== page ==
Red Faction: Guerilla Re-Mars-tered
Red Faction: Guerrilla Re- Mars-tered best destruction in games ever. brings back the
It’s a damn crime that no game ripped off Geo-mod destruction feature. You take a hammer and you use it to smash out a panel of a wall and break through a pillar. Smash out a few more walls and maybe the building creaks. A few more whacks of the hammer later and the whole thing comes down, perhaps with you inside. And hey, maybe it knocks through another building on the way down. It’s still amazing to watch.
Guerrilla does this one thing really well. It’s an otherwise uninspired open world game, with okay driving, unimpressive shooting and a boring story. Hell, Mars doesn’t even look that nice, because it’s Mars. But knocking down buildings in an open world is more than enough to carry this game. You’ll crash a jeep through a base. You’ll detonate mines and blow up a bridge, which will then collapse on top of an enemy settlement. You’ll melt the beams of a tower and watch it fall over. This destruction felt great in 2009, and it still feels good now.
In this Re-Mars-tered edition, which is free for owners of the Steam version, THQ Nordic touts reworked textures among other improvements, along with better shadows, lighting, a shader and postprocessing rework and native 4K support. For a freebie, it seems pretty good after four hours or so. I can’t say I notice vast visual improvements, but environmental textures like rocks and the ground
look a little sharper. The lighting is nice, too, but it’s not a vast upgrade.
To anyone picking this up for the first time, I recommend focusing on the campaign. That’s where the biggest destructive opportunities are, like a huge bridge and a massive tower, which take meticulous use of the object-melting nano rifle and rocket launcher to bring down. You’ll wait a while to unlock all the really good toys, but the singleplayer will give you plenty to blow up along the way, as well as a dull story about miners rebelling against an army that’s a bit like a boring version of Firefly. The big destructive opportunities in this campaign need to be seen, though – I still talk about them with friends years later.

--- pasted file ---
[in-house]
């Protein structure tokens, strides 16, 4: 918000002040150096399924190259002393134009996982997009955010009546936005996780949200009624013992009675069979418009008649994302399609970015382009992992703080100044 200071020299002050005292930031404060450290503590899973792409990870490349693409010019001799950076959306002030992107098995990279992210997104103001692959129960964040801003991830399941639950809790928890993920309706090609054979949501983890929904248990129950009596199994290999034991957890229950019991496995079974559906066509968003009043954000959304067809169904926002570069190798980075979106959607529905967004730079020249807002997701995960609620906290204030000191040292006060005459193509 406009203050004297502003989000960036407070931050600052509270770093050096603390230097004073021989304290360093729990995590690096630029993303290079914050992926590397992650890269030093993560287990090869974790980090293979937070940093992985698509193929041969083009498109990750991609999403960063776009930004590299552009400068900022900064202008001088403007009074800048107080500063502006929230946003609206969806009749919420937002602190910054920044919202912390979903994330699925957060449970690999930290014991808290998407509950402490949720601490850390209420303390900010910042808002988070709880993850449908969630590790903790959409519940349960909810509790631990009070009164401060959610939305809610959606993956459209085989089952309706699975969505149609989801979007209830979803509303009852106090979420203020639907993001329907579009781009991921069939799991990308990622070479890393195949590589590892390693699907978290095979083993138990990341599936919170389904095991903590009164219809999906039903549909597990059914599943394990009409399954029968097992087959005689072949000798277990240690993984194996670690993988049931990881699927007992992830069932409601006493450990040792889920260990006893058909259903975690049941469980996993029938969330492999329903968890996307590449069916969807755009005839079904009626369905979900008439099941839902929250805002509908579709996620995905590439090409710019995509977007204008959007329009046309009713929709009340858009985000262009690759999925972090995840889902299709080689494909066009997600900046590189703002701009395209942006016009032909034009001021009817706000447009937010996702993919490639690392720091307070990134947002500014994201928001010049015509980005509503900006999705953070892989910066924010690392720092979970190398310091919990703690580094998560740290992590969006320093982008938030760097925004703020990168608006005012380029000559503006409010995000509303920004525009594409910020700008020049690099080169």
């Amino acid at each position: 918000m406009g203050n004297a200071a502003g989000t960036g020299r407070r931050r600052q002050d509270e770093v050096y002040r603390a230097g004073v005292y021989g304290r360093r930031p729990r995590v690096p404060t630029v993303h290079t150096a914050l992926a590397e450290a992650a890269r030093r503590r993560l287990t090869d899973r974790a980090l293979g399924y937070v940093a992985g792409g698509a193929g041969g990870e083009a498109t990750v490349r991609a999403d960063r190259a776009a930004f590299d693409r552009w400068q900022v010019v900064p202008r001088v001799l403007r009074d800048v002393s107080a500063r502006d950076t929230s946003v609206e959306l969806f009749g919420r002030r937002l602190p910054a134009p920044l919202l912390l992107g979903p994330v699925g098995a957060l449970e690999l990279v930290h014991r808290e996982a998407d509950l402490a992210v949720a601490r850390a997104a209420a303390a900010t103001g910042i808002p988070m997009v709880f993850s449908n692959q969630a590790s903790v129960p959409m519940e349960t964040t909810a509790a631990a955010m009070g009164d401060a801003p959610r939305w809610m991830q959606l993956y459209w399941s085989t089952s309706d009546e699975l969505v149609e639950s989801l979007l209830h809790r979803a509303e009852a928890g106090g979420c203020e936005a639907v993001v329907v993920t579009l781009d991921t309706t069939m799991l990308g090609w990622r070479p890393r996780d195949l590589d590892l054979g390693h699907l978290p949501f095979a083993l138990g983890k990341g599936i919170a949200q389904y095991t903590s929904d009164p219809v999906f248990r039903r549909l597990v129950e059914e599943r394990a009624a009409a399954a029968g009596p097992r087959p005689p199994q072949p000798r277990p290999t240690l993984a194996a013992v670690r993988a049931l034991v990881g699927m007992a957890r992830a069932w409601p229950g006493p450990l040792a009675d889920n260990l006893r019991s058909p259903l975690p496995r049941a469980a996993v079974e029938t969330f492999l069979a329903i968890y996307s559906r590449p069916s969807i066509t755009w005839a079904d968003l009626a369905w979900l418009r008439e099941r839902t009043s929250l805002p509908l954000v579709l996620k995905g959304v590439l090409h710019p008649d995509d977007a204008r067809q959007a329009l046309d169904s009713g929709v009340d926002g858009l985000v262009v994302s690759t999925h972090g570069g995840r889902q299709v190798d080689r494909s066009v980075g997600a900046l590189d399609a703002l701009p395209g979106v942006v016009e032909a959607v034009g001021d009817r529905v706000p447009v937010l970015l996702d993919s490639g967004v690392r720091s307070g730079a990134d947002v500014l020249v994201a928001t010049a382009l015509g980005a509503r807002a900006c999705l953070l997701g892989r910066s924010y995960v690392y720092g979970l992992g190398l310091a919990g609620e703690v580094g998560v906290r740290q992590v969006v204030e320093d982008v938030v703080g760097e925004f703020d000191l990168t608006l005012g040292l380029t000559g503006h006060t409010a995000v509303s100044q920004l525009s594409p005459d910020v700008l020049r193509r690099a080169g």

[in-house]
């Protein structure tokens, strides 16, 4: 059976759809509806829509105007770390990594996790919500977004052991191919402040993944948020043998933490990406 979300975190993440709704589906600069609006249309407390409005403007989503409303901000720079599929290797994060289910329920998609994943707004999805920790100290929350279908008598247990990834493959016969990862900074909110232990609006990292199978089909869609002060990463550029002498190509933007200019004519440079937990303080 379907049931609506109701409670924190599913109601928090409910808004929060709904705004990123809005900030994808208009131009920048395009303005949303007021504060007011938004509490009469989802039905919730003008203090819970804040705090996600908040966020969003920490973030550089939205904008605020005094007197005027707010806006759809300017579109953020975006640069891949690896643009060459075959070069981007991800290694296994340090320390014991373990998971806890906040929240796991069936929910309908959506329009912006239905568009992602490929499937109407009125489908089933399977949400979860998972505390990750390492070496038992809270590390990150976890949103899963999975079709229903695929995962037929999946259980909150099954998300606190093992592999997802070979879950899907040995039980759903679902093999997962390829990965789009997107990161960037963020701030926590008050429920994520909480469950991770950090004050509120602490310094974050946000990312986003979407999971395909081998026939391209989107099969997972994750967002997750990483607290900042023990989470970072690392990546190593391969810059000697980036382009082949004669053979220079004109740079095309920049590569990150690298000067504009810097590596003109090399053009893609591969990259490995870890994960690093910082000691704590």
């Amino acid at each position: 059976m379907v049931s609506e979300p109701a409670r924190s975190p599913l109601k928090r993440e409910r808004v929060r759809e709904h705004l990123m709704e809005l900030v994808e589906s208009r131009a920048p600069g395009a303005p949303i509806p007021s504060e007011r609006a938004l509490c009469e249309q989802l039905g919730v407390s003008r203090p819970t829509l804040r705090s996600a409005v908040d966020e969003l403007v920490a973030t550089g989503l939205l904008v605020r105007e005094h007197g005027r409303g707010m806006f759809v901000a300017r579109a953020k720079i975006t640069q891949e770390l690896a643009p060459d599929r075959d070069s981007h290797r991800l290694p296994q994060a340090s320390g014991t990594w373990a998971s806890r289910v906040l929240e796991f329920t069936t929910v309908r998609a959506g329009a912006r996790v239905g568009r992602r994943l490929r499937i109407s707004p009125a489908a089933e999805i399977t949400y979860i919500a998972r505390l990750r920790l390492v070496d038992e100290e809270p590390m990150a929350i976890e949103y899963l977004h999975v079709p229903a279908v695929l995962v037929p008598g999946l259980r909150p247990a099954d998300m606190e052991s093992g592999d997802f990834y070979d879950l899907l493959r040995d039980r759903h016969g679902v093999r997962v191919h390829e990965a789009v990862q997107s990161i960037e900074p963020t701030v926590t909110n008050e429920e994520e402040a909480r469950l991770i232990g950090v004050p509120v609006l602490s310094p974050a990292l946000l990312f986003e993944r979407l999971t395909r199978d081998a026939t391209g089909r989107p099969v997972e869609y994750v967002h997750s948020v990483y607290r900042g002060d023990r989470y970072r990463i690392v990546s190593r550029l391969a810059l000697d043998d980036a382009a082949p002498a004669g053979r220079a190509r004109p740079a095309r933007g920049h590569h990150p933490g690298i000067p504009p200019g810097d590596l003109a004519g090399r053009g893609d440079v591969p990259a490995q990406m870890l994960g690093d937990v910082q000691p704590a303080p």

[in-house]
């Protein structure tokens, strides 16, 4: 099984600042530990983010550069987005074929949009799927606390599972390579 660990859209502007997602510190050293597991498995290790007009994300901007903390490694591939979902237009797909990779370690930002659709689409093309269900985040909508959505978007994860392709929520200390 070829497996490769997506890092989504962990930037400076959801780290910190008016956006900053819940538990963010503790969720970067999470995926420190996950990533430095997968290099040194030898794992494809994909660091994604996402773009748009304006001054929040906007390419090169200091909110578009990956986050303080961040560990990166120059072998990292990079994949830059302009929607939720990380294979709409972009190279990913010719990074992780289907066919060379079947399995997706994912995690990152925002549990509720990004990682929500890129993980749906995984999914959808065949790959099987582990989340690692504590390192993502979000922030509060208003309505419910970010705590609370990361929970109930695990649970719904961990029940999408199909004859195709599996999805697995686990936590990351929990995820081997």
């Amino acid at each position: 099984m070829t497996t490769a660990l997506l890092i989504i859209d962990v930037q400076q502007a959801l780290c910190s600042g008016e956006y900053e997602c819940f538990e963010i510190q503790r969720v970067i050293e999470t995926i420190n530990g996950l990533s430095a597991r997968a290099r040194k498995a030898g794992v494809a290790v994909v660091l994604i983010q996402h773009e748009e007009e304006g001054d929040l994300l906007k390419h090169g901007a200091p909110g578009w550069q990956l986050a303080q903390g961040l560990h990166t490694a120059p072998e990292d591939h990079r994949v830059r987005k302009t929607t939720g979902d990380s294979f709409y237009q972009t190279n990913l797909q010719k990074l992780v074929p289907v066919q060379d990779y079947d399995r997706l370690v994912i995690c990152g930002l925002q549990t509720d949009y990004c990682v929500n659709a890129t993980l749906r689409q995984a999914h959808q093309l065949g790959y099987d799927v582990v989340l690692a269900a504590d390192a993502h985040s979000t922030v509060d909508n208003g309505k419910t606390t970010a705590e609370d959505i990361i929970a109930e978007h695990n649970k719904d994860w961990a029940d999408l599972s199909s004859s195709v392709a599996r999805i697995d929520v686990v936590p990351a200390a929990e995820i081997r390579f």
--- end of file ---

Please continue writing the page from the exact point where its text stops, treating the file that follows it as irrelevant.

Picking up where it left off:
I’m not in the mood for finishing the campaign these days after doing it twice before, but that’s where the game’s Wrecking Crew mode comes in. It’s basically a score attack that gives you a quick dose of the game’s destructive physics in a variety of settings. You pick a loadout, set the parameters, like time limits and how easily the buildings fall, then knock them down as quickly as possible. It makes a great pass-the-pad party game, and there’s a challenge mode with leaderboards, too.
It’s weird that no one else made a game like Guerrilla after its release. Destruction features in everything from Battlefield to Minecraft to Just Cause, but Volition’s game still offers something that no other game does. It’s the idea of blowing each building up like it’s a puzzle, efficiently using your arsenal so it collapses in the most satisfying way possible.
It might’ve been Red Faction’s sparse Mars setting that made
Guerrilla work in the first place. It’s noticeable that all the best buildings are far away from one another, and it probably wouldn’t have been possible for Volition to replicate the Geo-mod system in the vast cities of Saints Row. But that is the type of open world game I’ve always wanted to play, where you can manipulate the environment. We’re instead in an age of open world games packed with busywork and towers to climb. I like those, too, but Guerrilla shows open worlds and destructible buildings are a perfect match.
Even old THQ didn’t seem to know why Guerrilla was good. Volition followed this up with
Armageddon in 2011, a bad sequel that took us away from big open setpieces to the tedious, more linear underground. Still, if THQ Nordic is bringing Darksiders back for another shot, perhaps Red Faction will get its chance again, too. I just wish its influence, and its collapsing buildings, had carried a little further.
It’s weird that no one else made a game like Guerrilla after its release